By Col. William A. Woodruff, US Army lawyer, retired
The COVID-19 pandemic created havoc around the world. Death. Illness. Overcrowded hospitals. School closures. Stay at home orders. Shuttered churches and businesses. Mask mandates. And more.
Big pharma produced a vaccine and secured Emergency Use Authorization (EUA) for it by December 2020. Public health officials implemented a large-scale effort to vaccinate the entire population. There was even talk of a vaccine “passport” to prove one’s vaccination status before being permitted to participate in routine public activities such as using mass transit, eating in restaurants, and attending entertainment venues.
Informed Consent v. Coerced Compliance
A notice in the Fact Sheet accompanying the EUA vaccine informed the recipient that receiving the vaccine was voluntary.
Responding to a White House inquiry on the legality of vaccine mandates using an EUA vaccine, OLC opined that §564(e) of the Food Drug and Cosmetic Act (FDCA) did not require “informed consent.” OLC said the administrator of the vaccine must inform the recipient of the risks, benefits, alternative products, and the consequences of refusing the vaccine.
OLC noted that 10 USC 1107a prohibits involuntary vaccinations of the miliary with an EUA vaccine unless the President makes a written finding that national security requires suspension of the right to refuse.
OLC recommended DoD obtain a presidential finding if they were going to impose a vaccine mandate on the military using an EUA product.
The Congressional Research Service (CRS) saw it differently. CRS told Congress that §564(e) of the Food Drug and Cosmetic Act required securing the informed consent of the recipient before administering a vaccine to anyone under an EUA.
DoD’s Vaccine Mandate: Full Licensure or EUA?
For reasons unknown, Secretary of Defense Lloyd Austin did not request a presidential finding and President Biden did not issue one. On August 24, 2021, one day after the FDA granted full licensure and approval of the Pfizer-BioNTech vaccine, Secretary Austin issued his mandate.
He directed that all members of the armed forces be vaccinated with “COVID-19 vaccines that receive full licensure from the Food and Drug Administration (FDA), in accordance with FDA-approved labeling and guidance.”
Mandating vaccinations with a fully approved vaccine, DoD avoided the requirement to seek a 10 USC 1107a Presidential finding.
The FDA-approved package insert for Comirnaty, the fully licensed Pfizer vaccine, included the following footnote:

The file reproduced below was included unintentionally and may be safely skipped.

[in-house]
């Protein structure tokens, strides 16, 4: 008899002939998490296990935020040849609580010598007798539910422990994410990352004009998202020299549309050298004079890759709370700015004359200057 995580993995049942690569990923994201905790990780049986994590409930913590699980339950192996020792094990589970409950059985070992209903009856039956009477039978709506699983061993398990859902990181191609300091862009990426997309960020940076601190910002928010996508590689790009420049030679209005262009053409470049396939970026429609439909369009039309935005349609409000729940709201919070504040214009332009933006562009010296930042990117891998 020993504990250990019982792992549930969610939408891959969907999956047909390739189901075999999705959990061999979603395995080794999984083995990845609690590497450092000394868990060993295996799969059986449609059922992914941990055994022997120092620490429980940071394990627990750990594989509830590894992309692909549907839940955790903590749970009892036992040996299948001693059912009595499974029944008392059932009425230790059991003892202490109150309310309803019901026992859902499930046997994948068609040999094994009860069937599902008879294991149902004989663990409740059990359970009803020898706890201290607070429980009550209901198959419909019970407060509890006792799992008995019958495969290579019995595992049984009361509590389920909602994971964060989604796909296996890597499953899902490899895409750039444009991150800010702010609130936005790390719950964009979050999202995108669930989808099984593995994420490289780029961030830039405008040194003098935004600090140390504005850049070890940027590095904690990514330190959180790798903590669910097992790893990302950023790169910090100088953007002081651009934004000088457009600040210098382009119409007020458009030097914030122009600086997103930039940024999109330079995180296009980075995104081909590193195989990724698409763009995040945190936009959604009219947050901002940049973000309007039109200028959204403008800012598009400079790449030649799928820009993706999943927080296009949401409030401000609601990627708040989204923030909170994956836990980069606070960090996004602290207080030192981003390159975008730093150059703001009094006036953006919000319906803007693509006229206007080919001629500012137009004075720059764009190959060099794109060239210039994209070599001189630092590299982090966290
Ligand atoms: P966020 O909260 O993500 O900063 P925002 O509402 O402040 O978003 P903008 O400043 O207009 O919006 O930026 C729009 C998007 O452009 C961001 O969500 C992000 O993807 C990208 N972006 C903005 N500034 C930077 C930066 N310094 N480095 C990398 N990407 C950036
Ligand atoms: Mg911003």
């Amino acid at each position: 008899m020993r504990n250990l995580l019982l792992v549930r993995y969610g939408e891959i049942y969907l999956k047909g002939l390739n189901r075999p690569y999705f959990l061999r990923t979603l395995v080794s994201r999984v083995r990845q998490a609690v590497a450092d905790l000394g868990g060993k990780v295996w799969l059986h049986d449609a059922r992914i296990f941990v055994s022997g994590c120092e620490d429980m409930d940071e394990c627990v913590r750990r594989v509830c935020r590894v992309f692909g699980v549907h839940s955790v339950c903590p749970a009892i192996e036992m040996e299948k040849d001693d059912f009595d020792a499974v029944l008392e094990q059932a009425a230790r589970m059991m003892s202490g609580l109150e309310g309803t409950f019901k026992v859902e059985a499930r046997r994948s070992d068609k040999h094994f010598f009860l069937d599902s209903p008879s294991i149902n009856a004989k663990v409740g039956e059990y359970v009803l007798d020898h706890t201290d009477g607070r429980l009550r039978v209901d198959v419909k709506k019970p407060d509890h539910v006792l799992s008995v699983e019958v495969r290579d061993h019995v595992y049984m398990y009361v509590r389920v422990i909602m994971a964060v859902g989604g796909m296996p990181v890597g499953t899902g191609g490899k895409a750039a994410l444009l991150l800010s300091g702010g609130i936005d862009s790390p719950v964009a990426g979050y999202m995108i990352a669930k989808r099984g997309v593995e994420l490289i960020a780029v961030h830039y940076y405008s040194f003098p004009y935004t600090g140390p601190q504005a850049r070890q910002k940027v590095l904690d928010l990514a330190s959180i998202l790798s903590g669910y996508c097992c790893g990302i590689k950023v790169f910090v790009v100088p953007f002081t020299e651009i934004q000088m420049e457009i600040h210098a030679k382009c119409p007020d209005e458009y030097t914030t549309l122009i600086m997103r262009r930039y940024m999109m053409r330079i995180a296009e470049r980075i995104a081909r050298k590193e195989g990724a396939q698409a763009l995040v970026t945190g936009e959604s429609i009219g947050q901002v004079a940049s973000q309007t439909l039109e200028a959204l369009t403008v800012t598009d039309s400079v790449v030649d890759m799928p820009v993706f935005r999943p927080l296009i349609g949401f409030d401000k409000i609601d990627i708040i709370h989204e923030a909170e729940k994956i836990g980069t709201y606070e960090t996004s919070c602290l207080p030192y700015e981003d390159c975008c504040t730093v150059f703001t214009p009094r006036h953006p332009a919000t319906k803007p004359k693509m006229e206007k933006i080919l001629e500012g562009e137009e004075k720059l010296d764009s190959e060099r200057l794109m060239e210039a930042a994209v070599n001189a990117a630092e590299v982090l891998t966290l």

“The licensed vaccine has the same formulation as the EUA-authorized vaccine and the products can be used interchangeably to provide doses for primary vaccination or a booster dose without presenting any safety or effectiveness concerns. The products are legally distinct with certain differences that do not impact safety or effectiveness.” (Italics added).
Sufficient doses of the Comirnaty vaccine were not available so DoD seized upon the footnote in the package insert that the EUA and Comirnaty vaccines were interchangeable implemented the Secretary’s mandate using the available stock of EUA vaccines.
Service members who refused to be vaccinated with the EUA vaccine faced serious consequences. Over 8,000 members of the active forces and close to ten times that number of Reservists and members of the National Guard were discharged for refusing the EUA vaccine.
Legal Consequences and Legally Distinct Vaccines
Disobedience of a lawful order is a serious offense. The military cannot function if directives from senior leaders are considered suggestions rather than orders. But under military law the order must be lawful.
A case recently filed in the United States Court of Federal Claims seeking back pay and other relief for reservists and National Guard personnel who were discharged for refusing the EUA vaccine turns on the lawfulness of the mandate.
Another group of retired service members, veterans, and even some still on active duty have published an open letter promising accountability through any and all legal means. The letter accuses some senior uniformed leaders of breaking the law in implementing the vaccine mandate.
The litigation over the lawfulness of the vaccine mandate raises a critical question: Whether the chemical similarity between the EUA vaccine and Comirnaty meant the EUA vaccine was a “COVID-19 vaccine [that] receive[d] full licensure from the Food and Drug Administration (FDA), in accordance with FDA-approved labeling and guidance.”
If so, the mandate was lawful. If not, the mandate was unlawful without a Presidential finding.
The Secretary’s mandate was clear: service members must submit to a vaccine that has received “full licensure from the Food and Drug Administration (FDA), in accordance with FDA-approved labeling and guidance.”
It is also clear that the approval of Comirnaty required that an FDA-approved label be affixed to the vaccine vial and that the vaccine itself be manufactured in a specific facility.
It is equally clear that the EUA vaccines did not bear the FDA-approved label, nor were they all produced in the specified facility.